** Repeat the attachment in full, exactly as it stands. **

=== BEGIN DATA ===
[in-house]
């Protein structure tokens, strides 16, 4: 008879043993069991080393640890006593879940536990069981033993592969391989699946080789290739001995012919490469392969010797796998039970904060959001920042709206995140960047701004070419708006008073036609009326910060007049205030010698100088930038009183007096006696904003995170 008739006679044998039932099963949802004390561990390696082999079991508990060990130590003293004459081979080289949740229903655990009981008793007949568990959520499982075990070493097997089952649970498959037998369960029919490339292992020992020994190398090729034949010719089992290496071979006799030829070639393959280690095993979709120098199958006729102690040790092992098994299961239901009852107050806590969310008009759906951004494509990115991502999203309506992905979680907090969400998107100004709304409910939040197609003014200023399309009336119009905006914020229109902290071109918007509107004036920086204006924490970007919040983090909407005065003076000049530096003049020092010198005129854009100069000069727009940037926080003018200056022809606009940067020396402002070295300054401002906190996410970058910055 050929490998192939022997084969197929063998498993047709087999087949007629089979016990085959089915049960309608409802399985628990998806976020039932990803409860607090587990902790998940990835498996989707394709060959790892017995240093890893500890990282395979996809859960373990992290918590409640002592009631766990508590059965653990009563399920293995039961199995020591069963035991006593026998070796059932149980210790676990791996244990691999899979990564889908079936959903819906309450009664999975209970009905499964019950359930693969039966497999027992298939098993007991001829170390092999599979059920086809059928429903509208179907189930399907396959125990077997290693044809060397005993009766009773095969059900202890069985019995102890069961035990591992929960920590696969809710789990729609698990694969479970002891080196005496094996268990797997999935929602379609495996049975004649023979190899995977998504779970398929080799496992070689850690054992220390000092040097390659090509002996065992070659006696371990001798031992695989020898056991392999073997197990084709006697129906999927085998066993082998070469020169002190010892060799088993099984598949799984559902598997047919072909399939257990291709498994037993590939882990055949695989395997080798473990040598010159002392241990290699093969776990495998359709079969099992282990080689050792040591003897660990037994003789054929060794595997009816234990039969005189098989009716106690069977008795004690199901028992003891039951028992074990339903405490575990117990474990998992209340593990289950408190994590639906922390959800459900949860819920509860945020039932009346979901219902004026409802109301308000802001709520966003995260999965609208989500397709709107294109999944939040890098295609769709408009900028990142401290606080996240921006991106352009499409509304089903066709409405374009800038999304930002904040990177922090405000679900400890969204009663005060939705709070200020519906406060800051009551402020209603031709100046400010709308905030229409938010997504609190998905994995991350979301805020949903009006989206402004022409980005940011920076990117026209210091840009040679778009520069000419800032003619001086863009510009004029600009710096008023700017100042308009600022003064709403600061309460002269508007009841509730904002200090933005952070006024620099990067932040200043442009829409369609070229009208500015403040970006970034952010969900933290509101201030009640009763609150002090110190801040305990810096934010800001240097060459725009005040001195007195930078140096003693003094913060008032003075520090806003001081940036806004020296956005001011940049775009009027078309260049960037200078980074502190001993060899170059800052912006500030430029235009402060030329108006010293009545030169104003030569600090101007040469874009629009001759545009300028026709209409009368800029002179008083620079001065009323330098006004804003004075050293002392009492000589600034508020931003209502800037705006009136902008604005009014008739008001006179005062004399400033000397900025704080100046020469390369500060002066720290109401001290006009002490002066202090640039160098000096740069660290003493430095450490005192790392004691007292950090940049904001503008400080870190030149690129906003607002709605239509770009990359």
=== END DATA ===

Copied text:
[in-house]
């Protein structure tokens, strides 16, 4: 008879043993069991080393640890006593879940536990069981033993592969391989699946080789290739001995012919490469392969010797796998039970904060959001920042709206995140960047701004070419708006008073036609009326910060007049205030010698100088930038009183007096006696904003995170 008739006679044998039932099963949802004390561990390696082999079991508990060990130590003293004459081979080289949740229903655990009981008793007949568990959520499982075990070493097997089952649970498959037998369960029919490339292992020992020994190398090729034949010719089992290496071979006799030829070639393959280690095993979709120098199958006729102690040790092992098994299961239901009852107050806590969310008009759906951004494509990115991502999203309506992905979680907090969400998107100004709304409910939040197609003014200023399309009336119009905006914020229109902290071109918007509107004036920086204006924490970007919040983090909407005065003076000049530096003049020092010198005129854009100069000069727009940037926080003018200056022809606009940067020396402002070295300054401002906190996410970058910055 050929490998192939022997084969197929063998498993047709087999087949007629089979016990085959089915049960309608409802399985628990998806976020039932990803409860607090587990902790998940990835498996989707394709060959790892017995240093890893500890990282395979996809859960373990992290918590409640002592009631766990508590059965653990009563399920293995039961199995020591069963035991006593026998070796059932149980210790676990791996244990691999899979990564889908079936959903819906309450009664999975209970009905499964019950359930693969039966497999027992298939098993007991001829170390092999599979059920086809059928429903509208179907189930399907396959125990077997290693044809060397005993009766009773095969059900202890069985019995102890069961035990591992929960920590696969809710789990729609698990694969479970002891080196005496094996268990797997999935929602379609495996049975004649023979190899995977998504779970398929080799496992070689850690054992220390000092040097390659090509002996065992070659006696371990001798031992695989020898056991392999073997197990084709006697129906999927085998066993082998070469020169002190010892060799088993099984598949799984559902598997047919072909399939257990291709498994037993590939882990055949695989395997080798473990040598010159002392241990290699093969776990495998359709079969099992282990080689050792040591003897660990037994003789054929060794595997009816234990039969005189098989009716106690069977008795004690199901028992003891039951028992074990339903405490575990117990474990998992209340593990289950408190994590639906922390959800459900949860819920509860945020039932009346979901219902004026409802109301308000802001709520966003995260999965609208989500397709709107294109999944939040890098295609769709408009900028990142401290606080996240921006991106352009499409509304089903066709409405374009800038999304930002904040990177922090405000679900400890969204009663005060939705709070200020519906406060800051009551402020209603031709100046400010709308905030229409938010997504609190998905994995991350979301805020949903009006989206402004022409980005940011920076990117026209210091840009040679778009520069000419800032003619001086863009510009004029600009710096008023700017100042308009600022003064709403600061309460002269508007009841509730904002200090933005952070006024620099990067932040200043442009829409369609070229009208500015403040970006970034952010969900933290509101201030009640009763609150002090110190801040305990810096934010800001240097060459725009005040001195007195930078140096003693003094913060008032003075520090806003001081940036806004020296956005001011940049775009009027078309260049960037200078980074502190001993060899170059800052912006500030430029235009402060030329108006010293009545030169104003030569600090101007040469874009629009001759545009300028026709209409009368800029002179008083620079001065009323330098006004804003004075050293002392009492000589600034508020931003209502800037705006009136902008604005009014008739008001006179005062004399400033000397900025704080100046020469390369500060002066720290109401001290006009002490002066202090640039160098000096740069660290003493430095450490005192790392004691007292950090940049904001503008400080870190030149690129906003607002709605239509770009990359």